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What to do if you need doctor during strikes starting Friday in France

Many GPs and other self-employed doctors will not be working and options to find assistance elsewhere may be limited

Many healthcare workers, including local GPs and other self-employed doctors, are set to join the nationwide ‘general strike’ on Friday October 13

Alongside the eight major unions calling on public and private sector workers to strike, an inter-union coalition representing doctors is also calling on members to join the movement.

Unlike other sectors, however, self-employed doctors (médecins libéraux) could extend their strike, with most of their unions backing ‘unlimited’ action with no end date in sight.

“From Friday October 13, private practitioners will stop working to send a strong signal to the public authorities. This is unquestionably a Black Friday, and it will be extended," said Philippe Cuq, spokesman for an inter-union group representing self-employed doctors.

He said that “any consultations… and technical procedures” will not be undertaken by doctors who join the strikes.

Specifically, self-employed doctors are protesting over the cost of medical consultation fees, which they believe need to be raised, as well as improving work conditions.

Self-employed doctors are commonly GPs or specialists with whom patients book appointments directly so the strikes mean it will be much harder to find slots to see a doctor. 

More than 50% of all doctors in France are self-employed, according to data from the health ministry dating to 2021.

We cover below what to do if you still need to see a doctor during the strikes.

Still contact your doctor in case they are working

If you have a regular GP (medecin traitant), and have an appointment with them on Friday October 13 or during the following days, you can still contact them to see if they will be working.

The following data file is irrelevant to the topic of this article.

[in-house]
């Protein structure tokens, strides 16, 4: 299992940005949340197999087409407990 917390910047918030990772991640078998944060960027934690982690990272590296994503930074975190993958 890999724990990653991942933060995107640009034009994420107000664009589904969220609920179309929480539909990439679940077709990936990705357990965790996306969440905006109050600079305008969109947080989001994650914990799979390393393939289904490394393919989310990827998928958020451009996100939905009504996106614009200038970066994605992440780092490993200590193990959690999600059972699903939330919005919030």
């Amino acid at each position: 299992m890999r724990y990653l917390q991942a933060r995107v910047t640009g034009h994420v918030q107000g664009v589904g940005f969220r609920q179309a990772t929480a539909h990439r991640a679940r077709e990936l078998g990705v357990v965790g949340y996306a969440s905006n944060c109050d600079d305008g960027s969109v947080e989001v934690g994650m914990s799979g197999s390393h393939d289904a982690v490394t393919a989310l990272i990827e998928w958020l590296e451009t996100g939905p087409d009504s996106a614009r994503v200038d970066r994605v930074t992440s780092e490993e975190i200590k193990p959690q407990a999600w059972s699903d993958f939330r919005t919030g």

“Even if the inter-union group expects that many self-employed doctors will follow this strike, it is advisable to call your doctor to check whether they will be able to honour your appointment,” said Sophie Bauer, president of the Syndicat des médecins libéraux, one of the leading unions representing self-employed doctors.

Some doctors will not be striking and others may only be refusing new appointments and will still see patients who already have a booking. 

Read more: France condemned over its lack of masks during Covid pandemic

Call the emergency number or go to a public hospital 

“Our aim is precisely to show that it is difficult to do without us,” added Ms Bauer, but they do not want to jeopardise the immediate health needs of someone very sick. 

“Call 15 [the number to call the SAMU, Service d'aide médicale urgente, the French emergency health service] if you need help,” she advises.

A doctor will answer the call and give you advice over the phone, and if you need urgent care, they will transfer you to a public hospital, she added. 

However, calling 15 is reserved for those in an emergency. For more minor illnesses you should not clog up the lines of a healthcare service already expected to be stretched by the strikes.

Some doctors in public hospitals will also be striking, as well as the SOS Médecins (doctors who answer calls to 15), although their action is limited to October 13. More details of which public healthcare workers will be on strike is expected on Thursday.

Avoid going to a pharmacist if possible 

In the absence of a doctor’s appointment, it is better to wait until one is available instead of rushing to see a pharmacist if you are unsure what the problem is, said Soline Guillaumin, a GP and spokesperson for the Médecin pour demain group. 

“A doctor makes a diagnosis… examines and questions the patient. Pharmacists don't examine and they haven't been trained to make a diagnosis,” she added.

You should only go to a pharmacist if you know exactly what is wrong (it is a recent illness, or something you have had before, for example) and you know what you need to feel better. 

Related articles: 

France’s 2024 budget plans for healthcare: What could change for you?

Steep rise in use of medical video-chat booths in French pharmacies

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